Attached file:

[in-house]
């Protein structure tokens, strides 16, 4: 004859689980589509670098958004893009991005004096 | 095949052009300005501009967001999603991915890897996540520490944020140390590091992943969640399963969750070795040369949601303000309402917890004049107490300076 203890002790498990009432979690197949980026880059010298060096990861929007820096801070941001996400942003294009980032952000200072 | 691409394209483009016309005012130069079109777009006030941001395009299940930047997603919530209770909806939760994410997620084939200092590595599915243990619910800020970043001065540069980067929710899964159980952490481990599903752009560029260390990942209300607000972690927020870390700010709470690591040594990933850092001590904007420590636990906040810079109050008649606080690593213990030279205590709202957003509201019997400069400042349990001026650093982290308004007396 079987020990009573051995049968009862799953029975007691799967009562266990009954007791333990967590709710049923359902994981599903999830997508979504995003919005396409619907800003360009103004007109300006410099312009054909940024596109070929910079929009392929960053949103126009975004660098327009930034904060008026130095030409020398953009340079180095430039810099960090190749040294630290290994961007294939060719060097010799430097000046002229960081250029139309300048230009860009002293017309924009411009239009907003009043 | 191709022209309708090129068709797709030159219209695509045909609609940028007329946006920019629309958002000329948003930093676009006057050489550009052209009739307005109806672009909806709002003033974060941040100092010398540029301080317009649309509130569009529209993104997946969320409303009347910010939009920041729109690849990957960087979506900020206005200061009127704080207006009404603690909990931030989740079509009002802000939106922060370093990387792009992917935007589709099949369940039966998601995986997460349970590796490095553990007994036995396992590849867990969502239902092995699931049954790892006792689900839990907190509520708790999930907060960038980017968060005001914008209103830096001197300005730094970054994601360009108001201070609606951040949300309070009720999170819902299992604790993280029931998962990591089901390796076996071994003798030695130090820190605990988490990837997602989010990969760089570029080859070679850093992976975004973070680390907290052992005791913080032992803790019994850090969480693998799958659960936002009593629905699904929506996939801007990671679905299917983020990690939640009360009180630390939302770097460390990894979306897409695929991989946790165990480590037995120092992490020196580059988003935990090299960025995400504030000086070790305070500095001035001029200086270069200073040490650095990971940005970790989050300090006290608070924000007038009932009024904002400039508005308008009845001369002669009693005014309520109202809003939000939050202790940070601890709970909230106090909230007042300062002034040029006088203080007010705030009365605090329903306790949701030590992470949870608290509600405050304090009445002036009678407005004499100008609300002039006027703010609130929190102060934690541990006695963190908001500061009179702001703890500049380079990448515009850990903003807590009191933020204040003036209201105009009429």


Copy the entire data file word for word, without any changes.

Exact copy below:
[in-house]
């Protein structure tokens, strides 16, 4: 004859689980589509670098958004893009991005004096 | 095949052009300005501009967001999603991915890897996540520490944020140390590091992943969640399963969750070795040369949601303000309402917890004049107490300076 203890002790498990009432979690197949980026880059010298060096990861929007820096801070941001996400942003294009980032952000200072 | 691409394209483009016309005012130069079109777009006030941001395009299940930047997603919530209770909806939760994410997620084939200092590595599915243990619910800020970043001065540069980067929710899964159980952490481990599903752009560029260390990942209300607000972690927020870390700010709470690591040594990933850092001590904007420590636990906040810079109050008649606080690593213990030279205590709202957003509201019997400069400042349990001026650093982290308004007396 079987020990009573051995049968009862799953029975007691799967009562266990009954007791333990967590709710049923359902994981599903999830997508979504995003919005396409619907800003360009103004007109300006410099312009054909940024596109070929910079929009392929960053949103126009975004660098327009930034904060008026130095030409020398953009340079180095430039810099960090190749040294630290290994961007294939060719060097010799430097000046002229960081250029139309300048230009860009002293017309924009411009239009907003009043 | 191709022209309708090129068709797709030159219209695509045909609609940028007329946006920019629309958002000329948003930093676009006057050489550009052209009739307005109806672009909806709002003033974060941040100092010398540029301080317009649309509130569009529209993104997946969320409303009347910010939009920041729109690849990957960087979506900020206005200061009127704080207006009404603690909990931030989740079509009002802000939106922060370093990387792009992917935007589709099949369940039966998601995986997460349970590796490095553990007994036995396992590849867990969502239902092995699931049954790892006792689900839990907190509520708790999930907060960038980017968060005001914008209103830096001197300005730094970054994601360009108001201070609606951040949300309070009720999170819902299992604790993280029931998962990591089901390796076996071994003798030695130090820190605990988490990837997602989010990969760089570029080859070679850093992976975004973070680390907290052992005791913080032992803790019994850090969480693998799958659960936002009593629905699904929506996939801007990671679905299917983020990690939640009360009180630390939302770097460390990894979306897409695929991989946790165990480590037995120092992490020196580059988003935990090299960025995400504030000086070790305070500095001035001029200086270069200073040490650095990971940005970790989050300090006290608070924000007038009932009024904002400039508005308008009845001369002669009693005014309520109202809003939000939050202790940070601890709970909230106090909230007042300062002034040029006088203080007010705030009365605090329903306790949701030590992470949870608290509600405050304090009445002036009678407005004499100008609300002039006027703010609130929190102060934690541990006695963190908001500061009179702001703890500049380079990448515009850990903003807590009191933020204040003036209201105009009429």